If photographs are ritual substances that are conduits for a return, a repetition, a nonforgetting, a haunting, what then, is the role of the camera in a communal setting of public humiliations, torture and, at worst, the public deaths that sprung out of last week’s mayhem?
In this racially fraught context, the camera becomes a picture-making time machine that captures racist fantasies pressed upon the flesh. Yet, on the other hand, the camera records the proof of the deed, and rightly so, for the promise of justice.
In her essay Torture and the Ethics of Photography, which examines the Abu Ghraib torture photographs, Judith Butler reckons with this urgent question, asking us: “Is the taking of the photo a way of participating in the event it depicts? If so, in what way? Perhaps the camera promises a festive cruelty: ‘Oh good, the camera is here, let us begin the torture so that the photograph might capture and commemorate our act.’ If so, the photograph is already at work prompting, framing and orchestrating the act, the photograph captures the moment at its accomplishment. The photograph is a kind of promise that the event will continue. Does the photograph continue the act in the present?”
The pro-Jacob Zuma protests began with a political motive, but in a quick chain of events, they spiralled into what some have described as mass looting sprees, or as food riots for those who prefer to speak alongside the interests of the poor and hungry majority. More notably, these offshoots have been characterised in carelessly blanketing terms such as “criminal acts of looting”, because, in some aspects, they have been accompanied by arson and the destruction of properties in KwaZulu-Natal and Gauteng.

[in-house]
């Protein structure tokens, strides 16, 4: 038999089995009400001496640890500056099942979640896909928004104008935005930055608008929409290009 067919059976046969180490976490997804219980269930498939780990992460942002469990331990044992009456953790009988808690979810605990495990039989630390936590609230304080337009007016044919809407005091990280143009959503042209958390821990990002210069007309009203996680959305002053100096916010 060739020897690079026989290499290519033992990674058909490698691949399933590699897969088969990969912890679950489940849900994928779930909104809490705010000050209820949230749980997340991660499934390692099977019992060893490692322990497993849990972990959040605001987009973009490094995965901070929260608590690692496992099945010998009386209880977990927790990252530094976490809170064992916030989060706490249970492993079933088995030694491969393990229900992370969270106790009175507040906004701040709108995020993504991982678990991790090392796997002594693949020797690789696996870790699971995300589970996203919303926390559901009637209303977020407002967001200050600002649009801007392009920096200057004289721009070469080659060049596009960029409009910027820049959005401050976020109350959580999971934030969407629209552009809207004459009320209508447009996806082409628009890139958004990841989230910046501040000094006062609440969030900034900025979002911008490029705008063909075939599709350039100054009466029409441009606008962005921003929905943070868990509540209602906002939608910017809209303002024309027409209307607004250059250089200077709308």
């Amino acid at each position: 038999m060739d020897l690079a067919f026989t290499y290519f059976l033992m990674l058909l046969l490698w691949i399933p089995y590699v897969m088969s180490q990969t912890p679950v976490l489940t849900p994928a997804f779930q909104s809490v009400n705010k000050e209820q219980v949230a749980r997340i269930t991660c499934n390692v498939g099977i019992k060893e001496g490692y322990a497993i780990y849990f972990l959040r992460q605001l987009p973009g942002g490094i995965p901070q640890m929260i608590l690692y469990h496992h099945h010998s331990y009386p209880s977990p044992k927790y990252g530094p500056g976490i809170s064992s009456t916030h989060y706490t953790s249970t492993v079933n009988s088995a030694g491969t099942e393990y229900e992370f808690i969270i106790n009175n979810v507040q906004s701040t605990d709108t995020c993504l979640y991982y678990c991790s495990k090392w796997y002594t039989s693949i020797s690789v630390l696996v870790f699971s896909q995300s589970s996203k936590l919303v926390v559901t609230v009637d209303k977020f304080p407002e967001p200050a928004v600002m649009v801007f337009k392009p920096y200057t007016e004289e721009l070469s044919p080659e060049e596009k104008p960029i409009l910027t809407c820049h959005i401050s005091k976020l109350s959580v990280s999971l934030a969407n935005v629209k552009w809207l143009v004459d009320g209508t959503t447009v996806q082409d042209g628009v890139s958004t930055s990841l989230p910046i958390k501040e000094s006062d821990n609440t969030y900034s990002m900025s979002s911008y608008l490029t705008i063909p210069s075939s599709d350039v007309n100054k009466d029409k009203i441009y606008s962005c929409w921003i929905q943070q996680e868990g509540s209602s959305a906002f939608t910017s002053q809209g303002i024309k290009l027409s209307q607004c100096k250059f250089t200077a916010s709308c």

What I discuss here is the visual manner in which some vigilante groups in the predominantly Indian and White residential areas between Pietermaritzburg and Durban have come into formation. These groups were assembled and glued together by old, anti-Black spatial apartheid designs, which made way for the igniting of extra-legal, racially violent flashpoints.
Warrior-like men appeared, circling barricades and armed with live ammunition, emboldened by what they declared as the righteous desire to defend and protect “their women and children”, their personal property and the remaining unlooted malls. These armed, commando-like men were prepared to face off with what was framed as a threatening “outside” force, seen as an encroachment of “the looters”.
The racial profiling aspects of these vigilantes are proclaimed in the media as an unwelcome invasion of the past, or as a history that we thought was buried and behind us. And so when the raw footage and the photographs flashed on our screens, it was experienced as akin to travelling back in time and witnessing, once again, some of the harrowing instances of racially-violent outbursts — in Soweto 1976, in Sharpeville 1960 and Marikana 2012.
What these sentiments expose is the collective assumption that racial violence is an odd dynamic out of place and out of time in present-day South Africa. Yet here we are, shadow-boxing with a racist spectre that keeps dexterously reinventing itself into the future.
It is argued in Ivan Evans’s Cultures of Violence: Racial Violence and the Origins of Segregation in South Africa and the American South that South Africa does not have a history of racial public lynching that is characteristic of the American-style ensemble. That would typically be composed of a lynch rope, bullets, fire and a lifeless and charred Black body hanging from a tree, like “strange fruit”, dangling amid a festive mob of spectators.